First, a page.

California Institute for Water Resources
California Institute for Water Resources
California Institute for Water Resources
University of California
California Institute for Water Resources

Climate-smart actions and indicators for increasing available water capacity of California soils

Summary:

Facing drought and climate change, California growers are regulated and incentivized to increase irrigation efficiency and build soil health through statewide policies and programs. However, there is a knowledge-action gap between soil health best management practices and increases in soil available water holding capacity needed to alter irrigation management. Unknown and unanticipated water costs and unclear irrigation benefits have been identified as reasons why soil health BMP adoption is low, and we address key barriers to adoption that have great potential for improving water conservation and long-term drought resilience of California agricultural systems.

Investigator:

Mallika Nocco
Assistant Cooperative Specialist, Land, Air, and Water Resources
University of California Davis

Project description:

Facing drought and climate change, California growers are regulated and incentivized to increase irrigation efficiency and build soil health through statewide policies and programs. Growers who participate in the Healthy Soils program are heavily incentivized by water-related soil health benefits such as increases in soil available water holding capacity, infiltration, drainage, and decreased irrigation costs.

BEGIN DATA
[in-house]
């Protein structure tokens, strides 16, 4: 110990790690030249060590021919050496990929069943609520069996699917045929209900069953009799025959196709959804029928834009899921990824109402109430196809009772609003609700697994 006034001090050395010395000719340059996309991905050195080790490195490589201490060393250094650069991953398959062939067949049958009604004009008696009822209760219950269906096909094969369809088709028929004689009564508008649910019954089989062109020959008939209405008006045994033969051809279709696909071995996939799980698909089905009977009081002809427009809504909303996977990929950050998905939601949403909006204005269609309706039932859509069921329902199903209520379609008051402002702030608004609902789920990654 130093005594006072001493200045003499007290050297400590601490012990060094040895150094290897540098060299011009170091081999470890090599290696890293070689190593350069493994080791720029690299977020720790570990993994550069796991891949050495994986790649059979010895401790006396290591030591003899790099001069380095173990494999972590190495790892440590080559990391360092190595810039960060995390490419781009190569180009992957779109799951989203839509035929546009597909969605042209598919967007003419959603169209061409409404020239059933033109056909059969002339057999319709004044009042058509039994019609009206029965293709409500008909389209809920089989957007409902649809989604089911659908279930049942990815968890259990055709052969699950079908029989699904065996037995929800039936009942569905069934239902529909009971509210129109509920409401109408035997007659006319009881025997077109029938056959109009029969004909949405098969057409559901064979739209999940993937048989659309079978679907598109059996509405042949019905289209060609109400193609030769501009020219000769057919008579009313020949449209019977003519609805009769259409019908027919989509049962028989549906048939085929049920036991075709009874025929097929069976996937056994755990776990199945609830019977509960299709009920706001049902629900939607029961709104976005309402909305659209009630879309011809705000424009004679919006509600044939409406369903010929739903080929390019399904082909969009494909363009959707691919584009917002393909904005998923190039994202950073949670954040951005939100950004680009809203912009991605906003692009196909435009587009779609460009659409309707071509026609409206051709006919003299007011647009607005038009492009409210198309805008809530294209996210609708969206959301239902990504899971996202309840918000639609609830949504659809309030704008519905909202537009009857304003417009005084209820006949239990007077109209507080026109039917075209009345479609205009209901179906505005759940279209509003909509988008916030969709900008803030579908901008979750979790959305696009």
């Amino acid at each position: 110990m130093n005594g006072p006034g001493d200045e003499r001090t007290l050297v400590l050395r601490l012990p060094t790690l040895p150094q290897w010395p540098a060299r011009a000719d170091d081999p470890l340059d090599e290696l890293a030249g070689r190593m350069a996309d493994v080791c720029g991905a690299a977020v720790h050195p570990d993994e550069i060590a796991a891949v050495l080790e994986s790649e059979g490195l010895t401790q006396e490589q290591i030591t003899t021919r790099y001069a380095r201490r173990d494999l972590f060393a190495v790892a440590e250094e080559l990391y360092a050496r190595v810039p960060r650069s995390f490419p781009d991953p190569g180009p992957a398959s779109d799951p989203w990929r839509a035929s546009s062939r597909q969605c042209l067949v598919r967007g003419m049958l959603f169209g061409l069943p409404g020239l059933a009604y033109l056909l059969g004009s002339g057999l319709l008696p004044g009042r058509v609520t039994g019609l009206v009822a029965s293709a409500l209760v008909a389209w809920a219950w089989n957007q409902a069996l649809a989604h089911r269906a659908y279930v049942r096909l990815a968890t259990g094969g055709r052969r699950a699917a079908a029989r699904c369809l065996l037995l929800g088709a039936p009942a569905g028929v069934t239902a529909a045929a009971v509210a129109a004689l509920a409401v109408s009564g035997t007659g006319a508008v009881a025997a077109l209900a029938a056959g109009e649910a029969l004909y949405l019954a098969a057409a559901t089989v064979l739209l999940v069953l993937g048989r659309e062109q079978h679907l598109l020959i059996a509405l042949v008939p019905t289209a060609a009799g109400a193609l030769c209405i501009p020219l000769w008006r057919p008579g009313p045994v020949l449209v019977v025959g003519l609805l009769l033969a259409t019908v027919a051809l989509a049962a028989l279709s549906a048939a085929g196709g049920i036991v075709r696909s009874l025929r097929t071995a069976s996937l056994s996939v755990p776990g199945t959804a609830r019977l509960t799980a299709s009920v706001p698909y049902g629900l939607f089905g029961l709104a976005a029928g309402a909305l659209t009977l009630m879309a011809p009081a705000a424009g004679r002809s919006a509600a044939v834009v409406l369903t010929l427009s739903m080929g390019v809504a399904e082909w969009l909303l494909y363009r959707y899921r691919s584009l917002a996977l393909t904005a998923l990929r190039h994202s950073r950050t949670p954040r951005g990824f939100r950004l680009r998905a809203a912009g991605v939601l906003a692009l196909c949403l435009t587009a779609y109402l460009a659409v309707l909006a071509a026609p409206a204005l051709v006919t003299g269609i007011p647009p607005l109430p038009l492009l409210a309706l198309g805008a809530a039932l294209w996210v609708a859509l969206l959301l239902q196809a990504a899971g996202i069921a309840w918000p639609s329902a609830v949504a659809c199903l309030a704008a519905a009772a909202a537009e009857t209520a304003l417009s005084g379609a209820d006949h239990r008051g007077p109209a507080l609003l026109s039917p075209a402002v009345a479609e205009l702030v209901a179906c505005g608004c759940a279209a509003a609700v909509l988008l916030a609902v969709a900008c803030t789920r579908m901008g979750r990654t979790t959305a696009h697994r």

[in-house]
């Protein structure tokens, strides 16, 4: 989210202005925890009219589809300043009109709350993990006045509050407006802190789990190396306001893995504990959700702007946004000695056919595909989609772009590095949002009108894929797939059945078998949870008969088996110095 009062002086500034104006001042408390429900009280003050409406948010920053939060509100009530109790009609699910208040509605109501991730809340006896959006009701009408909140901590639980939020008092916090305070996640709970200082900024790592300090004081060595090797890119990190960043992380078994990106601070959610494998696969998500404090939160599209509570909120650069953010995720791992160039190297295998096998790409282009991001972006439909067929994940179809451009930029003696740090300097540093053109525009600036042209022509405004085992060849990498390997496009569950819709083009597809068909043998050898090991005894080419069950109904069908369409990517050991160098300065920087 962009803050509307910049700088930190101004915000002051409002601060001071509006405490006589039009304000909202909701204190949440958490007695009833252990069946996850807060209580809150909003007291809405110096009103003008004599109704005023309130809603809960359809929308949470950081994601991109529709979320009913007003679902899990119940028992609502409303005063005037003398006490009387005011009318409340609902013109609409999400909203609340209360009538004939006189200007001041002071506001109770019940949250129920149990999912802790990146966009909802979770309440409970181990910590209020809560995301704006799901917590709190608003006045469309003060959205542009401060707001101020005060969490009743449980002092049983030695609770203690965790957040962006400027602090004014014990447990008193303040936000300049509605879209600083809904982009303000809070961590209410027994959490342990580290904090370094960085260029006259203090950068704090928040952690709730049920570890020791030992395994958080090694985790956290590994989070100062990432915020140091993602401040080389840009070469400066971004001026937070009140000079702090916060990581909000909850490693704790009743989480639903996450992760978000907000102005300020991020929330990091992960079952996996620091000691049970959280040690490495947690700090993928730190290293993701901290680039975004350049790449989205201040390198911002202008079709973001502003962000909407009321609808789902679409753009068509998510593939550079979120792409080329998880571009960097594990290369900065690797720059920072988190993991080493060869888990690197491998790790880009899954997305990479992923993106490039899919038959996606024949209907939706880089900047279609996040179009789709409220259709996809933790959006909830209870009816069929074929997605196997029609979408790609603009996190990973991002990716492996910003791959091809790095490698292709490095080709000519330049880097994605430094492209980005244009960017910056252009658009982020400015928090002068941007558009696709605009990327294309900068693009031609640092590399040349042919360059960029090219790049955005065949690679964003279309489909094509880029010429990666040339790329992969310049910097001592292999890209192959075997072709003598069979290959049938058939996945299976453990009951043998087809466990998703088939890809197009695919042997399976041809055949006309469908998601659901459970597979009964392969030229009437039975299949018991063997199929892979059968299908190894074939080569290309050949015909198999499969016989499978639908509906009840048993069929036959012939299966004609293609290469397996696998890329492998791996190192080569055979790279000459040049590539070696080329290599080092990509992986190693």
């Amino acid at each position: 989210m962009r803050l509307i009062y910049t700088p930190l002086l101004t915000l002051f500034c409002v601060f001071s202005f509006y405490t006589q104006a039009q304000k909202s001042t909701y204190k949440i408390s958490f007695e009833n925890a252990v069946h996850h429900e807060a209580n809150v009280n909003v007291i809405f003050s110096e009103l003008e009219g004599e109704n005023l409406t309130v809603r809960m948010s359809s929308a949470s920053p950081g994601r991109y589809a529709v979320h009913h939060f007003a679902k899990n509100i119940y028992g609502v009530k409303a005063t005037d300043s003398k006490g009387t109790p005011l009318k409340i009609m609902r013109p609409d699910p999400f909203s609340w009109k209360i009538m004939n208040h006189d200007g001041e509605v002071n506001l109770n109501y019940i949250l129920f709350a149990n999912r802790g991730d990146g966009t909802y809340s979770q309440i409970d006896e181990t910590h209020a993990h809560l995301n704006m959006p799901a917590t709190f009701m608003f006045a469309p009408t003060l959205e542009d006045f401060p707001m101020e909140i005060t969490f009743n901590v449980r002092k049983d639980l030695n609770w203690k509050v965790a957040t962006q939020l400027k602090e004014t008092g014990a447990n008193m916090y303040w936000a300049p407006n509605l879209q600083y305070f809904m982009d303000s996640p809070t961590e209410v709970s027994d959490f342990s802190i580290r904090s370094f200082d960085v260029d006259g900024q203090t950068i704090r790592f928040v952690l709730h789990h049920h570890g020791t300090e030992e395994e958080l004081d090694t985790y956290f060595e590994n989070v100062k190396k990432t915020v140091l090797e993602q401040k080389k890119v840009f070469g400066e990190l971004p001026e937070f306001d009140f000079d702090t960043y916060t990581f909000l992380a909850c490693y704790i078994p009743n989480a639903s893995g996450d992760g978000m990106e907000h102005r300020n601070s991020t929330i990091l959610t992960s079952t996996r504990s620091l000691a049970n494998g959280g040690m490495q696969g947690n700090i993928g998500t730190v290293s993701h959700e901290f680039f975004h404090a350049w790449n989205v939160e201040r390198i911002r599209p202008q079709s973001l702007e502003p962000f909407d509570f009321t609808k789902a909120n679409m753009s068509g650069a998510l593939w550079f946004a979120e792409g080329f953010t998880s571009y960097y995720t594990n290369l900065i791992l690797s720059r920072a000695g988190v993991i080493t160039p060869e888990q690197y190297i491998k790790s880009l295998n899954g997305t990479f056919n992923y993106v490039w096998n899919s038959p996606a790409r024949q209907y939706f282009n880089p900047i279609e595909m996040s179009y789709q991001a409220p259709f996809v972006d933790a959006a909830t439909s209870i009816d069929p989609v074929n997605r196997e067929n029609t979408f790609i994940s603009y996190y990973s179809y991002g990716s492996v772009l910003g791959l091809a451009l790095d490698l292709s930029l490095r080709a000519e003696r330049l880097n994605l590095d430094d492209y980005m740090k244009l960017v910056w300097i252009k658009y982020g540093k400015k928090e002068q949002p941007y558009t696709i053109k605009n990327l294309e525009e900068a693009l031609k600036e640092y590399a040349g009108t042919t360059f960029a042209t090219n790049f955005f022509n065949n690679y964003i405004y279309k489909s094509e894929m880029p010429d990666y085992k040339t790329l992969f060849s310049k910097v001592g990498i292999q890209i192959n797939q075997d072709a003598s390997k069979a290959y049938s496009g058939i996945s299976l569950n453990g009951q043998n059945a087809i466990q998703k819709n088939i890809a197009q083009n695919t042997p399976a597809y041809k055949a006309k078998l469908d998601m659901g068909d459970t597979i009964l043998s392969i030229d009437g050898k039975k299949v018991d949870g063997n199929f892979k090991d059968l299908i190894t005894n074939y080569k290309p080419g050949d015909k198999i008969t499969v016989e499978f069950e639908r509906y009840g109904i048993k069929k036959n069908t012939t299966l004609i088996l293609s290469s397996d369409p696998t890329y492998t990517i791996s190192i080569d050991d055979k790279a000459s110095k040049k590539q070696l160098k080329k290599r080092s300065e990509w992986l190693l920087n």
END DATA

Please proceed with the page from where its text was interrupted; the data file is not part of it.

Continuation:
However, there is a knowledge-action gap between soil health best management practices (BMPs) and increases in soil available water holding capacity needed to alter irrigation management. Because of this knowledge-action gap, growers do not have the decision support they need to assess when BMPs have increased available water holding capacity enough for them to start using less water for irrigation. Co-benefits have been mentioned broadly in the California Healthy Soils Action Plan, but practical tools and metrics to co-manage water, soil health, and C-sequestration are needed.

Unknown and unanticipated water costs and unclear irrigation benefits have been identified as reasons why soil health BMP adoption is low in California. We address key barriers to adoption of soil health BMPs that have great potential for improving water conservation and long-term drought resilience of California agricultural systems. We are conducting a meta-analysis to quantify the costs and benefits of different agricultural BMPs on available water capacity, critiquing methods and metrics for quantifying available water holding capacity in soil health projects, and developing more accessible metrics of available water holding capacity assessment that can demonstrated to growers in the field in order to advance changes to irrigation practices.

Outcomes will clarify water costs and irrigation benefits to ultimately lead to increased adoption of soil health BMPs for actionable water conservation. We anticipate developing a new prototype for assessing soil available water holding capacity in the field and new soil health and irrigation extension workshop materials for both remote and in-person delivery across a variety of grower groups.

 

Nocco

Undergraduate researcher Cassandra Bonfil in the field.
Undergraduate researcher Cassandra Bonfil in the field.

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